Although Plaintiff concedes that he never requested a hearing concerning his termination, Randazzo Decl., Ex. F at 111:17-20, he contends in his opposition papers that he was not afforded sufficient time to request such a hearing prior to his termination. Pl.'s Mem. L. Opp. 14-15. Courts in this Circuit have found that where a plaintiff was not given sufficient time to request a hearing between being notified of the termination and the actual termination, he may be entitled to summary judgment on that basis, as the defendants' failure to provide adequate notice "effectively deprived plaintiff of his right to a pre-termination hearing." Cifarelli, 894 F.Supp. at 621 (holding that notice of a "few hours" was insufficient time to allow plaintiff to make a request for a pre-termination hearing).

Here, it is undisputed that Defendants notified Plaintiff that his position was being eliminated on the morning of November 18, 2010. Defs.' 56.1 Stmt. ¶¶ 20-21. Plaintiff argues that since he was notified of the decision within hours of the adoption of the 2011 Budget, he was not afforded a reasonable opportunity to request a pre-termination hearing. Pl.'s Mem. L. Opp. 15. Defendants, on the other hand, contend that the legally relevant interval is between the time that Plaintiff received notice of his termination-November 18, 2010-and the time that his employment officially ended-December 31, 2010. Defs.' Mem. L. 15.

The Court agrees with Defendants that the relevant time period for determining whether Plaintiff had sufficient time to request a pre-termination hearing is the time between his notification and the actual conclusion of his employment with the Town, rather than the passage of the 2011 Budget. The cases upon which Plaintiff relies are therefore distinguishable, as in those cases, the plaintiffs were formally terminated very shortly after receiving notice and, in some instances, the same day. Cf. Cifarelli, 894 F.Supp. at 621 ("Cifarelli was notified that the full-time position would be abolished and that he would be terminated no more than a few hours ' before the Village's decision was formalized.") (emphasis added); Brennan v. Straub, 246 F.Supp.2d 360, 367 (S.D.N.Y. 2003) (holding that issues of fact existed as to whether plaintiff had adequate time to request a pre-termination hearing where plaintiff was "fired" and "unceremoniously asked to leave the building at once" and had all of her "Department items (identification, pass and keys)... taken from her prior to her departure on that day" four days prior to the hearing at which her position was formally eliminated). Here, on the other hand, Plaintiff was notified on November 18, 2010 of the abolishment of his position, effective January 1, 2011, and continued to work for the remainder of the year. He therefore had approximately six weeks during which he could have requested a pre-termination hearing.[8] Accordingly, Plaintiff's undisputed failure to request a hearing requires that his procedural due process claim be dismissed.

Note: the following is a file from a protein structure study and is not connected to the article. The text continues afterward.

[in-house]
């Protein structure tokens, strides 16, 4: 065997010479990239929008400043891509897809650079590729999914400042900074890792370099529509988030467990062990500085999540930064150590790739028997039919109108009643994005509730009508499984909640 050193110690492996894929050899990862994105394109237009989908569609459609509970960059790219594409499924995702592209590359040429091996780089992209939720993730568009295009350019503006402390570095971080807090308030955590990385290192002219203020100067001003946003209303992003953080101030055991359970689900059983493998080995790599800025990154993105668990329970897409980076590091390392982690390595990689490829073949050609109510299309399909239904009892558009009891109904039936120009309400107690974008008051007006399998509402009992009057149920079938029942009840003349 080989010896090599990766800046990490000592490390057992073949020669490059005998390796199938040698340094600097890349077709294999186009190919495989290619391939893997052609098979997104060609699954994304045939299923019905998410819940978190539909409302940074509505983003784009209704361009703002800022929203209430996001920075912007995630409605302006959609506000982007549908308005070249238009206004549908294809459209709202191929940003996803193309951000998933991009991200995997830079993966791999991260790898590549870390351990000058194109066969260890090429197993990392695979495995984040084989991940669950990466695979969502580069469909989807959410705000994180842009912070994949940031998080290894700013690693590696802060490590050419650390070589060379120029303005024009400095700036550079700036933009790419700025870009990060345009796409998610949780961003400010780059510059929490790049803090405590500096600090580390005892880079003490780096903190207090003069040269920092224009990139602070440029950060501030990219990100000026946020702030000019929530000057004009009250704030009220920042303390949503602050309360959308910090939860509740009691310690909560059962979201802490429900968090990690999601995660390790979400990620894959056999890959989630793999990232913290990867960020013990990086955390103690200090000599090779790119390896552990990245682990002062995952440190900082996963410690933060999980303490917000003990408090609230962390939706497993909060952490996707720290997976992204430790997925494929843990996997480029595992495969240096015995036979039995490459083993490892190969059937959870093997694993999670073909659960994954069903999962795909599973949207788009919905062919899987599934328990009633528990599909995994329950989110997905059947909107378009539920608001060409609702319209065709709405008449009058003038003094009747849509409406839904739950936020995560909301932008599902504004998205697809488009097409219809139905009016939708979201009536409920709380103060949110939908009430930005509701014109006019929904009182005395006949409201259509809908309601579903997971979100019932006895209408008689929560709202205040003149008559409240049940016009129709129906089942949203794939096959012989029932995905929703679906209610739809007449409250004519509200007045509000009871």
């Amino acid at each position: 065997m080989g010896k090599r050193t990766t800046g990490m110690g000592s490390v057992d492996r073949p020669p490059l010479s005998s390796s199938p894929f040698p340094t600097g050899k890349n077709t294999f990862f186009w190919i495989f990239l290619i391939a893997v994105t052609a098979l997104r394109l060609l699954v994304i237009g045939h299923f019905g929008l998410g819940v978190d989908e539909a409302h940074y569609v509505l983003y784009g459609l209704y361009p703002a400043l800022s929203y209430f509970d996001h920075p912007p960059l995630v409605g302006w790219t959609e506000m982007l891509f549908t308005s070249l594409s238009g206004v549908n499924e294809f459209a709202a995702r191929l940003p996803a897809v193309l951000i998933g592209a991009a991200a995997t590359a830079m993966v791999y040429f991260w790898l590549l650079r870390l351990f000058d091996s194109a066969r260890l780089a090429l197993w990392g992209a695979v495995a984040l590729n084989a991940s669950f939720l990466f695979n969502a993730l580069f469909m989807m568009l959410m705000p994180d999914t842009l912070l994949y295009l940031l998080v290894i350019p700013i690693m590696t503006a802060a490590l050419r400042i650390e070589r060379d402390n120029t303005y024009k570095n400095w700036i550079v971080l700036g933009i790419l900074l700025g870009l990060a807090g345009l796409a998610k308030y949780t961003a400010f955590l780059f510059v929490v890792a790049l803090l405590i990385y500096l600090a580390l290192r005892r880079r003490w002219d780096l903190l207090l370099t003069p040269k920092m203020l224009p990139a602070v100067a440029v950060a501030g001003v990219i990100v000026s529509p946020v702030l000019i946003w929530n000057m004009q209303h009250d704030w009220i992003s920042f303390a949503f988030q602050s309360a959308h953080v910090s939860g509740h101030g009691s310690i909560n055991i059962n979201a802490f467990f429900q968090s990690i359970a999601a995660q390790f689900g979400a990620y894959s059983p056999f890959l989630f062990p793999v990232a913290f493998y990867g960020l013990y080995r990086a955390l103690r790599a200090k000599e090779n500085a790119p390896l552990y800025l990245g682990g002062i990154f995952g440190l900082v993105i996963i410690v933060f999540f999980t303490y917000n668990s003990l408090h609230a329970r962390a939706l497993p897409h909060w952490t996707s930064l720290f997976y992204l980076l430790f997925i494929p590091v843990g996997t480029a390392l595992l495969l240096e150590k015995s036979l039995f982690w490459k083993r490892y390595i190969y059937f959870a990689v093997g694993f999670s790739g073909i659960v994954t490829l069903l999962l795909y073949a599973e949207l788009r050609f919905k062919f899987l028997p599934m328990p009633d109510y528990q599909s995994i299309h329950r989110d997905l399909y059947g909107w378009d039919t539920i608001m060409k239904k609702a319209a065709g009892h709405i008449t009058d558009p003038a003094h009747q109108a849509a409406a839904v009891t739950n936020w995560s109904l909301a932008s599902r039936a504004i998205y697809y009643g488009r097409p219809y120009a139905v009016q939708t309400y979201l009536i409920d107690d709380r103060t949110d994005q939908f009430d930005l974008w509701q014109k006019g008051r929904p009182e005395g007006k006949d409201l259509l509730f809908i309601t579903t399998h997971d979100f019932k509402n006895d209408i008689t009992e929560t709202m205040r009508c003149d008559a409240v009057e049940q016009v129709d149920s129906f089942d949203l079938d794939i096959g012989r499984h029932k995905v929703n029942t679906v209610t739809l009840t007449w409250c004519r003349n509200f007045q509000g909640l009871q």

c. As Plaintiff has Failed to set Forth any Evidence of Bad Faith on the Part of Defendants, Plaintiff's Claim Pursuant to the NYCSL must be Dismissed[9]

Under New York law, it is well-settled that a public employer may abolish civil service positions for purposes of economy or efficiency. Cifarelli, 93 F.3d at 51 (quoting Bianco v. Pitts, 200 A.D.2d 741, 607 N.Y.S.2d 78, 79 (2d Dep't 1994)). A position may not, however, be abolished as a "subterfuge to avoid the statutory protection afforded to civil servants before they are discharged." Id. (quoting Bianco, 607 N.Y.S.2d at 79). One who challenges the abolishment of a position has the "burden of showing that there was not a bona fide financial reason to abolish his position, or that a financial saving was not accomplished by the elimination of the position, or that another person was hired in his place, or some other indicia of bad faith." Nauta v. City of Poughkeepsie, N.Y., 610 F.Supp. 980, 982 (S.D.N.Y. 1985) (citing Turner v. Berle, 61 A.D.2d 712, 714-15 (3d Dep't 1978)). New York law makes clear that "bad faith requires a dishonest purpose." Cifarelli, 93 F.3d at 52 (citing New York cases).